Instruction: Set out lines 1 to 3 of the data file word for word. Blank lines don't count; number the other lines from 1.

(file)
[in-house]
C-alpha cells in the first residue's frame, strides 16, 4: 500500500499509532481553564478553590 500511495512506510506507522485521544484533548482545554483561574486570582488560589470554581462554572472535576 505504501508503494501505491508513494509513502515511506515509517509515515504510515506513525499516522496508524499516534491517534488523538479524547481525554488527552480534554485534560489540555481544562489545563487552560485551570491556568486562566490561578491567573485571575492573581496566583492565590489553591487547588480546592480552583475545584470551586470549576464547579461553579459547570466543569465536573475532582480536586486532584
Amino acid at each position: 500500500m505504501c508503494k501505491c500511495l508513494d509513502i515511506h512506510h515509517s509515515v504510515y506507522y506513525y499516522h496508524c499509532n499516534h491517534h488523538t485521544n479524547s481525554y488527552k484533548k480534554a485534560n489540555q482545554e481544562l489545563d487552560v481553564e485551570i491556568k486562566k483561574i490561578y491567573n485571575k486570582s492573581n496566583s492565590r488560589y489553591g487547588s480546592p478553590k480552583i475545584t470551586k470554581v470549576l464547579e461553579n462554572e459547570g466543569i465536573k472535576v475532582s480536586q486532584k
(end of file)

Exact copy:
[in-house]
C-alpha cells in the first residue's frame, strides 16, 4: 500500500499509532481553564478553590 500511495512506510506507522485521544484533548482545554483561574486570582488560589470554581462554572472535576 505504501508503494501505491508513494509513502515511506515509517509515515504510515506513525499516522496508524499516534491517534488523538479524547481525554488527552480534554485534560489540555481544562489545563487552560485551570491556568486562566490561578491567573485571575492573581496566583492565590489553591487547588480546592480552583475545584470551586470549576464547579461553579459547570466543569465536573475532582480536586486532584
Amino acid at each position: 500500500m505504501c508503494k501505491c500511495l508513494d509513502i515511506h512506510h515509517s509515515v504510515y506507522y506513525y499516522h496508524c499509532n499516534h491517534h488523538t485521544n479524547s481525554y488527552k484533548k480534554a485534560n489540555q482545554e481544562l489545563d487552560v481553564e485551570i491556568k486562566k483561574i490561578y491567573n485571575k486570582s492573581n496566583s492565590r488560589y489553591g487547588s480546592p478553590k480552583i475545584t470551586k470554581v470549576l464547579e461553579n462554572e459547570g466543569i465536573k472535576v475532582s480536586q486532584k